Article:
Notomia – that was Leonardo da Vinci’s synonym for anatomy. In 1515, when a Papal decree prohibited the dissection of humans, he ignored this decree and dissected 30 men and women who had been executed, in order to study the structure and functioning of the human body. Neither the decree nor the significant risk of infection through dead bodies kept him from doing what he wanted to do, and his success justified the risks he had taken: he discovered arteriosclerosis and was probably the first among mankind to create drawings of a child in the mother’s womb. Even today, his 200 or so anatomic drawings are precious works of arts, combined with scientific precision and detail. And what applied to Leonardo da Vinci, is well worth to be applied to software license management: the more precise and accurate knowledge is supplied to license managers on the company’s license landscape, the better they can manage, control and optimize enterprise licenses.
Perpetual versus subscription
Software product offerings are based on all kinds of licensing models and conditions. The typical licensing model for traditional on-premise applications is a one-time fee per device (computer-bound license), often combined with an annual maintenance fee for enterprise environments that entitles the company to receive updates, as defined by the software vendor. Very often, license utilization is based on specific multiple installation rules, such as the permission to install software on multiple devices, provided that these devices are not used concurrently.
The increasing use of software-as-a-service applications has changed software licensing models, since SaaS applications are operated in the cloud, i.e., they are updated by the software vendor, and no maintenance fee is charged. Also, users work with such SaaS applications on multiple devices via the browser or a mobile app; hence, licensing per device is insufficient and does not support the vendor’s business model, nor does it address the customers’ requirements. As a result, software leasing per active user per month has evolved into the most frequently used licensing model, replacing the perpetual license including maintenance by a monthly fee per user (user-bound license).
Bringing back order into the license chaos
Now, that’s the theory. In practice, each company is challenged to manage a mix of multiple licensing models, and Matrix42, as an experienced vendor of software asset management solutions, has developed respective best practices. The Matrix42 Software Asset Management and Compliance Suite divides license management into two areas:
- License requirements determination: The license requirements define how many licenses are needed in the company; in most cases, an inventory solution is used to capture the installation status on individual devices. Determining the license requirements, based on bookings in a service catalog, is another frequently used and valid option.
- License inventory management: The license inventory defines how many and which licenses the company is entitled to use, based on respective contracts, very often, enterprise agreements that are negotiated with respective vendors to cover longer terms of contracts.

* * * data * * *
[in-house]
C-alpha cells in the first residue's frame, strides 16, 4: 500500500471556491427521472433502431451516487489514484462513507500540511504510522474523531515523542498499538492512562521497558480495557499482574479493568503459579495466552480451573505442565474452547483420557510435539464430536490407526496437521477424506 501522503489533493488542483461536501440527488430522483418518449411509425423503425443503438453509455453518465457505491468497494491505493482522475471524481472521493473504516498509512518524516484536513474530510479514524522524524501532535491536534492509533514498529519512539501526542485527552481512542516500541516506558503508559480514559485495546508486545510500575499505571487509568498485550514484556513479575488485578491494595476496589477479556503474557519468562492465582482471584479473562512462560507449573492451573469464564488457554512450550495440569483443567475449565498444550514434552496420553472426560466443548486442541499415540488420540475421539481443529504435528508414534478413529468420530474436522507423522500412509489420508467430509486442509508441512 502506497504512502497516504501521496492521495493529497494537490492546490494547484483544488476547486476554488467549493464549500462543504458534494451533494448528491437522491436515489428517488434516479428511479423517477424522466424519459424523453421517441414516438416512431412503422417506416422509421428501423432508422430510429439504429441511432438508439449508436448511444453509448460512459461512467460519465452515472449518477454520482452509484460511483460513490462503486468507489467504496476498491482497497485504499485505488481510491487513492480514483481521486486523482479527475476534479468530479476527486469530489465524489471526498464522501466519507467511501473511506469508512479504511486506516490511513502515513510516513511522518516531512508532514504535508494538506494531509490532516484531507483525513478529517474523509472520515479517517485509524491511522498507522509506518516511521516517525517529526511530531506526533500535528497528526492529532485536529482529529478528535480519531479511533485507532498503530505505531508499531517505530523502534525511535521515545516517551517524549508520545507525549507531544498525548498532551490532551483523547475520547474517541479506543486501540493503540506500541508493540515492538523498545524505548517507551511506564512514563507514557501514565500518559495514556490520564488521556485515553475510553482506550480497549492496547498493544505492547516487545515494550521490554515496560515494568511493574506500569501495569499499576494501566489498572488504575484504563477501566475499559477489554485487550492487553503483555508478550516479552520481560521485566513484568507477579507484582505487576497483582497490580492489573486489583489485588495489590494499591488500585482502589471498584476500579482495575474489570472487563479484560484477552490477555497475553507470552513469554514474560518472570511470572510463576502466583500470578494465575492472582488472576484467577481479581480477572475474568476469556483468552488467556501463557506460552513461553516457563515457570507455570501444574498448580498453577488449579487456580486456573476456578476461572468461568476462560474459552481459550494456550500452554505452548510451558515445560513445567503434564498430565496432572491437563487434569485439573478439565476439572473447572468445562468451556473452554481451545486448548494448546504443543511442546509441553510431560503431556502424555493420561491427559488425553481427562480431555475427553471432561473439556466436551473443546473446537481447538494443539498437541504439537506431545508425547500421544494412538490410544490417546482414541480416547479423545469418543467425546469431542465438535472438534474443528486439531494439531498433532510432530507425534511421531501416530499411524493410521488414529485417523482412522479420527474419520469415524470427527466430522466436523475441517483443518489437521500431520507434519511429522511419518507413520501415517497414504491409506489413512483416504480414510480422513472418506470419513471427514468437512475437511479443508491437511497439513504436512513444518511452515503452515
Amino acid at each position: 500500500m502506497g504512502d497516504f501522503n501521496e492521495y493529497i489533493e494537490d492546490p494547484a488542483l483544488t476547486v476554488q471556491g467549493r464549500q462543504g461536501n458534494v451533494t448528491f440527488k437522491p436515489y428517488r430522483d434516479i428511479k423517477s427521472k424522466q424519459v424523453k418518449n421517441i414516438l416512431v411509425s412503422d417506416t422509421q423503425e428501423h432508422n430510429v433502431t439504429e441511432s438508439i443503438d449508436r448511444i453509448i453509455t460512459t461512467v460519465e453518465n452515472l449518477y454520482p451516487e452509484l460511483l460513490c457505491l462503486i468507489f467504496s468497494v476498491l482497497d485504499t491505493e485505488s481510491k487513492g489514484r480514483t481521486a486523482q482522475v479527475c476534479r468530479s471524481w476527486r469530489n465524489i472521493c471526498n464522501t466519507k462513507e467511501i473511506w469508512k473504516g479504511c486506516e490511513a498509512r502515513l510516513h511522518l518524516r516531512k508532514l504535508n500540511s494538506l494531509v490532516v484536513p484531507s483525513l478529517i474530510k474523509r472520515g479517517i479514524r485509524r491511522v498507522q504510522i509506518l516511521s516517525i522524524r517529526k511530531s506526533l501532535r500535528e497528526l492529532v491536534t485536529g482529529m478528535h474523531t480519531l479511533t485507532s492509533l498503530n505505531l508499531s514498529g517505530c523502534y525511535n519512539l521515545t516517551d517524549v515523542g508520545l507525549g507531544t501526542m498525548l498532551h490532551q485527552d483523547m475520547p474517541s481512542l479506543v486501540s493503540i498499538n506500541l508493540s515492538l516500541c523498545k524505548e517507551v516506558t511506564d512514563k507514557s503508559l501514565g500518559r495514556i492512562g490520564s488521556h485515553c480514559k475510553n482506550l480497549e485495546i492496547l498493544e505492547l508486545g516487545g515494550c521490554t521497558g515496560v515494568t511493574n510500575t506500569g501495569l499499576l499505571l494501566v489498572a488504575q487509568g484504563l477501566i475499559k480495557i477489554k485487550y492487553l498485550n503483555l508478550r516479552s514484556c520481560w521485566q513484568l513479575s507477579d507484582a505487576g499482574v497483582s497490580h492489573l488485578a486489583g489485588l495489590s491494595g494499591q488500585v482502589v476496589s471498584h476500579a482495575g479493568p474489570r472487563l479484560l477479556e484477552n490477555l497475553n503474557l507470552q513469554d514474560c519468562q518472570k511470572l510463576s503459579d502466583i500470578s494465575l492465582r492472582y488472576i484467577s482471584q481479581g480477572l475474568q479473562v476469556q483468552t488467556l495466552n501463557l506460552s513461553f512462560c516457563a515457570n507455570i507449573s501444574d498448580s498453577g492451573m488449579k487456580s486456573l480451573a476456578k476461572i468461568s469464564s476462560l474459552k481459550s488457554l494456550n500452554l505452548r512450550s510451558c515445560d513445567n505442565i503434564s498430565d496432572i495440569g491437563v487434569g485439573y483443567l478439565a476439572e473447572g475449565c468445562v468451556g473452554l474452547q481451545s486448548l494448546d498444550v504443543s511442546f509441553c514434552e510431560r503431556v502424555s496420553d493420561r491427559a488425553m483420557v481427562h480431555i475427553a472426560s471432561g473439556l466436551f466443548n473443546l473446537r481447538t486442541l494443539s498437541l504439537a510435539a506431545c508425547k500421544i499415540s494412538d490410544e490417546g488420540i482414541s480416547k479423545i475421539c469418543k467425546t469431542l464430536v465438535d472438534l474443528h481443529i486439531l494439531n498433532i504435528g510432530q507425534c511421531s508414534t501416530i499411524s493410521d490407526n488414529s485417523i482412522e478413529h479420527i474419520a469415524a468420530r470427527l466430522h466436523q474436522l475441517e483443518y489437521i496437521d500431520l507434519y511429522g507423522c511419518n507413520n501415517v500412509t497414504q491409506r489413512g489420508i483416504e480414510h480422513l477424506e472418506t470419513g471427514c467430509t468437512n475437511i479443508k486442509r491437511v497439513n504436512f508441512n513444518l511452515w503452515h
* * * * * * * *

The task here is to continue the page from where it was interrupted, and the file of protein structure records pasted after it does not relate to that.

The Software Asset Management Suite is used to avoid underlicensing or overlicensing situations, i.e., to maintain a balance between license requirements and license inventory.
Software asset management in the SaaS universe
SaaS applications come with new kinds of licensing models and also new challenges for software asset managers. Creating software accounts increases license requirements, while also expanding the license inventory, since additional licenses are simply booked and included within the monthly bill, which means that software asset managers must monitor and also optimize the use of licenses, scrutinizing and checking whether all entitled users really use their licenses or whether direct and fast cost savings could be achieved by disabling unused accounts. Also, they must determine whether certain users could use another, less costly subscription without functional limitations. MyWorkspace, in combination with the Matrix42 Software Asset Management Suite, can answer these and other relevant questions. MyWorkspace takes over the task of dynamically updating the license requirements and the license inventory to deliver real licensing requirements, based on continuous usage analysis to automatically show where subscriptions can be reduced or optimized accordingly. Thus, MyWorkspace is the ideal anatomy tool for examining and controlling license landscapes.
IT managers who do without license anatomy also do without related insights, knowledge and management options. For Leonardo da Vinci, this was not acceptable, and he took on considerable risks to gain such knowledge, as opposed to license managers, who will not risk anything, but can only benefit from related improvement opportunities, based on a detailed analysis of the license landscape; any risks that may arise are related to NOT leveraging these options. In this respect, Leonardo da Vinci can also serve as a role model for license managers, and the only bad news is: license reports will probably not make it into the museums; they are functional, rather than having the esthetic appeal of da Vinci’s anatomic drawings, but are certainly at least as precise and detailed.
Are you interested? Contact us to plan to initiated your first license audit for SaaS, Web and legacy applications based on MyWorkspace and Workspace Management 8.1.1! Follow this blog via e-mail or twitter to join or next Office365 live webinar.